In water policy terms, this is one of the most important stories I’ve done in a while:
The steady dripping into Carl Axness’ cistern is the sound of next spring’s water supply.
The snow melting from his Rio Rancho roof is the bounty of December’s storms. For the better part of four years, that roof runoff has provided the entire source of supply for Axness and his family.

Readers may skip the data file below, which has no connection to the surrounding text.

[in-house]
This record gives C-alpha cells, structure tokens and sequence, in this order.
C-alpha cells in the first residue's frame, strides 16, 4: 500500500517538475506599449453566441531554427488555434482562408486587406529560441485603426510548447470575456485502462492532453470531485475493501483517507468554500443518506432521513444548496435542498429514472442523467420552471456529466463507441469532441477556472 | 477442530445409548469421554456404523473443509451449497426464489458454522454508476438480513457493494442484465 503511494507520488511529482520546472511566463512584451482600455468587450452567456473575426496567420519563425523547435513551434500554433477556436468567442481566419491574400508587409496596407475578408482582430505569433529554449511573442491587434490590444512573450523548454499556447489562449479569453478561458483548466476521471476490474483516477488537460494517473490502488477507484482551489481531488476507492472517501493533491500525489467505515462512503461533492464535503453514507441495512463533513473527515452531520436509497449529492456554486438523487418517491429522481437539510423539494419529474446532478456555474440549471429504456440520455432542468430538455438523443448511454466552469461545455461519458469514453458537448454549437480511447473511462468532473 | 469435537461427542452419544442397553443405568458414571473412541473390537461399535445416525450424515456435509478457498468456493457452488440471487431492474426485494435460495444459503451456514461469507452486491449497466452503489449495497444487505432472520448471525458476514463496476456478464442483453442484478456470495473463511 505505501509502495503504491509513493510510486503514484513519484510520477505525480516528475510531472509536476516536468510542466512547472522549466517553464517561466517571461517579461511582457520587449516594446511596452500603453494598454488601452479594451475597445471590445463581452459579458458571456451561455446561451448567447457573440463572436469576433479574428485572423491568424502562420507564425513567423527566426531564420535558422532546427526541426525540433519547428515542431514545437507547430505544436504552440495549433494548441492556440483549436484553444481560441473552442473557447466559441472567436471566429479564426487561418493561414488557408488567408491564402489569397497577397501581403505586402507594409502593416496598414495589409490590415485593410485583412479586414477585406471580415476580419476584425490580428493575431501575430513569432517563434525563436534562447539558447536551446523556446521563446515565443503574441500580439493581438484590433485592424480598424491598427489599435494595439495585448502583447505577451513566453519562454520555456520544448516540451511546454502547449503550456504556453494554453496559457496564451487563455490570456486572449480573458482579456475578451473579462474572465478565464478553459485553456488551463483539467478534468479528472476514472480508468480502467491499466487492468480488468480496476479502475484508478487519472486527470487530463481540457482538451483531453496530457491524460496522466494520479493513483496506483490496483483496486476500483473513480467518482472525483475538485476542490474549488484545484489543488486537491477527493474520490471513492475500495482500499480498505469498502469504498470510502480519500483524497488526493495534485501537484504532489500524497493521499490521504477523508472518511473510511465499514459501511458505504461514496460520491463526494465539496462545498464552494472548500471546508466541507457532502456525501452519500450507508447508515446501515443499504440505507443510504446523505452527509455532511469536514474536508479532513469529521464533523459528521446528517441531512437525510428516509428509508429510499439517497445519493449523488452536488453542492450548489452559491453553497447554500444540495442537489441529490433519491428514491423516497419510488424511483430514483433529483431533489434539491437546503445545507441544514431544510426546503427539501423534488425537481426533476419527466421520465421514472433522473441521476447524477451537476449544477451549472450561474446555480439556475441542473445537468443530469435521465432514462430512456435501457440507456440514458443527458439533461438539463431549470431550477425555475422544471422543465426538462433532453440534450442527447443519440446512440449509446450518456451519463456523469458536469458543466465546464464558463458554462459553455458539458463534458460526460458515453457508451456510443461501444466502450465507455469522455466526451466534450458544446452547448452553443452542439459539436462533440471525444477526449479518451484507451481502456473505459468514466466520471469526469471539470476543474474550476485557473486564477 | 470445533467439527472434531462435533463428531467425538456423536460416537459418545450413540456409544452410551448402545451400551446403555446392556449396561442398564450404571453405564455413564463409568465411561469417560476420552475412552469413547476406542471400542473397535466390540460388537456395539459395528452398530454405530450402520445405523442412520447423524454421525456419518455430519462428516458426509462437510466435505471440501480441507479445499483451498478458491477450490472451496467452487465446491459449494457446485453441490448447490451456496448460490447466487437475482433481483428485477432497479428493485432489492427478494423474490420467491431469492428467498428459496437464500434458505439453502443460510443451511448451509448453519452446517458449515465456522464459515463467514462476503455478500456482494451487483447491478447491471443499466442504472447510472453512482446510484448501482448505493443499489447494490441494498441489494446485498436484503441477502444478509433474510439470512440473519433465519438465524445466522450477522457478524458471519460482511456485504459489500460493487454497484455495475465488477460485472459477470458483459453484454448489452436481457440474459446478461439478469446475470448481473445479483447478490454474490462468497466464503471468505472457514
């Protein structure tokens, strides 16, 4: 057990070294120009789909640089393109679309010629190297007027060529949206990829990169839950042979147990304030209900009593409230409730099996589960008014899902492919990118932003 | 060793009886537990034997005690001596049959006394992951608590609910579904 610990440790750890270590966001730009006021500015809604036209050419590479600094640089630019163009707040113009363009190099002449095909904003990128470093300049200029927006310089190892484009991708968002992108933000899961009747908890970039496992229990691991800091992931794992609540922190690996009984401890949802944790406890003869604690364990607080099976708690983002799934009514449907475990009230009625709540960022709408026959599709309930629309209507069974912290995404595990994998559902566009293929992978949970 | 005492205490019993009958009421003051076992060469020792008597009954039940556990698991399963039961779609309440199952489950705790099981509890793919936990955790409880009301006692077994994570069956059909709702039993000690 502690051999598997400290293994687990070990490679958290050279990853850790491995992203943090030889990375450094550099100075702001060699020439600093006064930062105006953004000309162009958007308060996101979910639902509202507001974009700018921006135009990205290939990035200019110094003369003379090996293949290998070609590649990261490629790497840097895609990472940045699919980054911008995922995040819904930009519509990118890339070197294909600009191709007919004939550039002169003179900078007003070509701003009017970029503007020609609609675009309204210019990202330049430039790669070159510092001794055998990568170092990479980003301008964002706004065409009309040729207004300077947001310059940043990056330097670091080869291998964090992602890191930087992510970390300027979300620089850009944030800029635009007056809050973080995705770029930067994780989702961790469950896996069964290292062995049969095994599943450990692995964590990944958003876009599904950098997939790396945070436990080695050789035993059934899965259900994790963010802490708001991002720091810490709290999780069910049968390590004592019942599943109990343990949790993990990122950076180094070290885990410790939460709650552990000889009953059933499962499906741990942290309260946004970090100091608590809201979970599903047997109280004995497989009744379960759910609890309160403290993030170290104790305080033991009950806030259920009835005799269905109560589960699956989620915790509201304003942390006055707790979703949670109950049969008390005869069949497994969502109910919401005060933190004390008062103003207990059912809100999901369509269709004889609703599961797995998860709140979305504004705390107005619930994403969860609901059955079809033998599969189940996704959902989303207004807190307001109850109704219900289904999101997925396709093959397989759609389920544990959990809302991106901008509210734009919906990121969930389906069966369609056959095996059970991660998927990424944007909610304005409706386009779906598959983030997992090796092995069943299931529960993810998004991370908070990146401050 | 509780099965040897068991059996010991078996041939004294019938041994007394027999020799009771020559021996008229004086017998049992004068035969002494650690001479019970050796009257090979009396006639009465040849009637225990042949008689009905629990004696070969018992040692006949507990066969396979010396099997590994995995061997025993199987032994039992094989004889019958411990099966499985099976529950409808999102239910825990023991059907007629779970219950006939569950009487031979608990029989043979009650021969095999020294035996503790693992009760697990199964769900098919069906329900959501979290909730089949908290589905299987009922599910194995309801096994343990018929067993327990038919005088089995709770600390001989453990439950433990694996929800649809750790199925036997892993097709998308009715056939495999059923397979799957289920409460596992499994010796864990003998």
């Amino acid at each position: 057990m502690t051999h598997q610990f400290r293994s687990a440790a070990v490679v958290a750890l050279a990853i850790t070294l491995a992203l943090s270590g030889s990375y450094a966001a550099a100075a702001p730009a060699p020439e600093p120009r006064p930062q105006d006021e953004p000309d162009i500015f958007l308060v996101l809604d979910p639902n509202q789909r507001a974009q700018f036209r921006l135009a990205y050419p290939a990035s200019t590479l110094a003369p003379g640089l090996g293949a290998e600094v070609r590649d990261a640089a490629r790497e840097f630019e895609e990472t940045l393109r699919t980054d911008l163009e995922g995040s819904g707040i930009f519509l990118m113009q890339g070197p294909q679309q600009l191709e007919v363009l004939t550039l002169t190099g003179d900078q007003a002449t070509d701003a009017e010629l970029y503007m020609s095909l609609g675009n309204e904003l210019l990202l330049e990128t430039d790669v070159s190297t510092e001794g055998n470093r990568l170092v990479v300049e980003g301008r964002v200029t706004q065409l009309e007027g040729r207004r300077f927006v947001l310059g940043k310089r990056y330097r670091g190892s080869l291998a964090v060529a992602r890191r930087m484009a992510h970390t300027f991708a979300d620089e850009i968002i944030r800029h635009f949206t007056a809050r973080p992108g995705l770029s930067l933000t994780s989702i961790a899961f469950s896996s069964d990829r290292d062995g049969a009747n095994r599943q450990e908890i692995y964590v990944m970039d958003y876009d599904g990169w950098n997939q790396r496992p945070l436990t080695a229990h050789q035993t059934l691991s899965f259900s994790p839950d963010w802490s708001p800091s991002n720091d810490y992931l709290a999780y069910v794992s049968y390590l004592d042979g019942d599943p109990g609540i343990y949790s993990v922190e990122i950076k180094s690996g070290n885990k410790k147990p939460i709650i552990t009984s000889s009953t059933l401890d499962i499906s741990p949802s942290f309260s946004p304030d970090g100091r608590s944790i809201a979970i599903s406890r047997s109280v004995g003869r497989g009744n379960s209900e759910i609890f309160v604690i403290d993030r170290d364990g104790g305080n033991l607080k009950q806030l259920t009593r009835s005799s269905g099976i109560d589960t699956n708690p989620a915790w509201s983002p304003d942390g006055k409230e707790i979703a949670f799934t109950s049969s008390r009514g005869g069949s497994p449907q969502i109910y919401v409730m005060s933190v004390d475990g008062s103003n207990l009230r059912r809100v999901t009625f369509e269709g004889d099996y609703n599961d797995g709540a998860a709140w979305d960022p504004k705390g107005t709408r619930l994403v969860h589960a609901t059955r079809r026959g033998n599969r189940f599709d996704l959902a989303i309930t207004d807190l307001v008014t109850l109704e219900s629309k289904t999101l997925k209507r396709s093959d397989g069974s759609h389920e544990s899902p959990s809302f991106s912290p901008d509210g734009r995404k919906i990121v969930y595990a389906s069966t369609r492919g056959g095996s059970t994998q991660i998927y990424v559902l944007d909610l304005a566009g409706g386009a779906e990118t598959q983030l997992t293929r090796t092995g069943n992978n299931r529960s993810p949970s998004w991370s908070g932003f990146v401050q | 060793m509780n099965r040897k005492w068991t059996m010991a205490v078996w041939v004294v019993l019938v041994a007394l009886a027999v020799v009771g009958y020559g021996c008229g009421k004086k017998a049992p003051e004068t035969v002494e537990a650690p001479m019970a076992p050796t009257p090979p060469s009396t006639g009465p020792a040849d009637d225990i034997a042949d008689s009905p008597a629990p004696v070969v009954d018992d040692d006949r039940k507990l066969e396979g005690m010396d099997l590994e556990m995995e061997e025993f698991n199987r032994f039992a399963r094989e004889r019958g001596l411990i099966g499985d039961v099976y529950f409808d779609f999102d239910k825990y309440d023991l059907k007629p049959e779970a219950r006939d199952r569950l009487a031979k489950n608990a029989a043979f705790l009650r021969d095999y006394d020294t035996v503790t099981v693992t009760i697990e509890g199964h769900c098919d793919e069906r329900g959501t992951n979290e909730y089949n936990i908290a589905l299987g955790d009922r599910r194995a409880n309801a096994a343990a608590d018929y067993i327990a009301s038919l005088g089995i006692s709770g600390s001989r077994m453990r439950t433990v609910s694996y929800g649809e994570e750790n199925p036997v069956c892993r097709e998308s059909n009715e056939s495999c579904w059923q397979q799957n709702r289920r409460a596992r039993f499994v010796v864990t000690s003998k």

It’s not that I expect everyone to follow Carl’s path. His situation is unique in a couple of ways. The first is the way his Rio Rancho lot was bypassed by water infrastructure. The second is Carl himself – an energetic tinkerer, willing to fiddle to make his off-the-water-grid life possible. It’s obviously not for everyone. But I think of him as a sort of bounding scenario for what is possible when we’re faced with apocalyptic visions of life in the Southwest with dwindling water supply and growing population. Carl’s a living demonstration that it is possible to live with far less developed water than we use today. Given a choice between apocalyptic abandonment of Phoenix or Las Vegas or Albuquerque as water supplies run low or the widespread adoption of some part of the suite of things Carl’s doing (especially for outdoor watering, which is far less finicky), it seems clear to me what we’ll see.